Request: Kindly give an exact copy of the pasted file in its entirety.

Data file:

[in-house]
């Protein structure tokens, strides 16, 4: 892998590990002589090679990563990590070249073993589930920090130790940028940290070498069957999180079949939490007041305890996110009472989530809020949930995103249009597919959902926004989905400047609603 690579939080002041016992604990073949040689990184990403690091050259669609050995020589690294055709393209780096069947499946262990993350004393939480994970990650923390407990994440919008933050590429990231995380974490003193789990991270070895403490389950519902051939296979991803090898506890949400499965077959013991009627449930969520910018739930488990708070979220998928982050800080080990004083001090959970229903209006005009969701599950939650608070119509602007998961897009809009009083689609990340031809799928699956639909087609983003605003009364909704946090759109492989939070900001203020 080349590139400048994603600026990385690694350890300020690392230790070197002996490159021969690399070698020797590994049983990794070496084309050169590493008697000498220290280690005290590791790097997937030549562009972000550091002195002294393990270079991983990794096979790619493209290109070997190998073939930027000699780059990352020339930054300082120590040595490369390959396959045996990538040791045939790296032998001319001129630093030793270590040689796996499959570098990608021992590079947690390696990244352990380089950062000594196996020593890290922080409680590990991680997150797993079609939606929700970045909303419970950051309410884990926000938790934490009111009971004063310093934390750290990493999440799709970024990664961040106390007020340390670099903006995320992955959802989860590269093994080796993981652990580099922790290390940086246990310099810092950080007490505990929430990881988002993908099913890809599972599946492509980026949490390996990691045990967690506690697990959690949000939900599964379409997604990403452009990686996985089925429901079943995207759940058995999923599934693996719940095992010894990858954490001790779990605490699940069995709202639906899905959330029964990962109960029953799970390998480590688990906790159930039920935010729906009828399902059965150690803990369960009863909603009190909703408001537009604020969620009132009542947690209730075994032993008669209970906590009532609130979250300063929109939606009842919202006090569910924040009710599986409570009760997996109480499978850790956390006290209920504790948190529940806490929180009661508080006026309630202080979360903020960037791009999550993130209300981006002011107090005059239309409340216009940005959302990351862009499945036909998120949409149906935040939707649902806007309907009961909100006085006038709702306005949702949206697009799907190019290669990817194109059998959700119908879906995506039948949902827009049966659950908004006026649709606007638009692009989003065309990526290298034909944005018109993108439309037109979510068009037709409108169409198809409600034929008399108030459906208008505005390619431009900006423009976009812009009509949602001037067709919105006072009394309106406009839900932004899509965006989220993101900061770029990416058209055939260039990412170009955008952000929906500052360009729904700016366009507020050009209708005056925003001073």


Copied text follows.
[in-house]
């Protein structure tokens, strides 16, 4: 892998590990002589090679990563990590070249073993589930920090130790940028940290070498069957999180079949939490007041305890996110009472989530809020949930995103249009597919959902926004989905400047609603 690579939080002041016992604990073949040689990184990403690091050259669609050995020589690294055709393209780096069947499946262990993350004393939480994970990650923390407990994440919008933050590429990231995380974490003193789990991270070895403490389950519902051939296979991803090898506890949400499965077959013991009627449930969520910018739930488990708070979220998928982050800080080990004083001090959970229903209006005009969701599950939650608070119509602007998961897009809009009083689609990340031809799928699956639909087609983003605003009364909704946090759109492989939070900001203020 080349590139400048994603600026990385690694350890300020690392230790070197002996490159021969690399070698020797590994049983990794070496084309050169590493008697000498220290280690005290590791790097997937030549562009972000550091002195002294393990270079991983990794096979790619493209290109070997190998073939930027000699780059990352020339930054300082120590040595490369390959396959045996990538040791045939790296032998001319001129630093030793270590040689796996499959570098990608021992590079947690390696990244352990380089950062000594196996020593890290922080409680590990991680997150797993079609939606929700970045909303419970950051309410884990926000938790934490009111009971004063310093934390750290990493999440799709970024990664961040106390007020340390670099903006995320992955959802989860590269093994080796993981652990580099922790290390940086246990310099810092950080007490505990929430990881988002993908099913890809599972599946492509980026949490390996990691045990967690506690697990959690949000939900599964379409997604990403452009990686996985089925429901079943995207759940058995999923599934693996719940095992010894990858954490001790779990605490699940069995709202639906899905959330029964990962109960029953799970390998480590688990906790159930039920935010729906009828399902059965150690803990369960009863909603009190909703408001537009604020969620009132009542947690209730075994032993008669209970906590009532609130979250300063929109939606009842919202006090569910924040009710599986409570009760997996109480499978850790956390006290209920504790948190529940806490929180009661508080006026309630202080979360903020960037791009999550993130209300981006002011107090005059239309409340216009940005959302990351862009499945036909998120949409149906935040939707649902806007309907009961909100006085006038709702306005949702949206697009799907190019290669990817194109059998959700119908879906995506039948949902827009049966659950908004006026649709606007638009692009989003065309990526290298034909944005018109993108439309037109979510068009037709409108169409198809409600034929008399108030459906208008505005390619431009900006423009976009812009009509949602001037067709919105006072009394309106406009839900932004899509965006989220993101900061770029990416058209055939260039990412170009955008952000929906500052360009729904700016366009507020050009209708005056925003001073």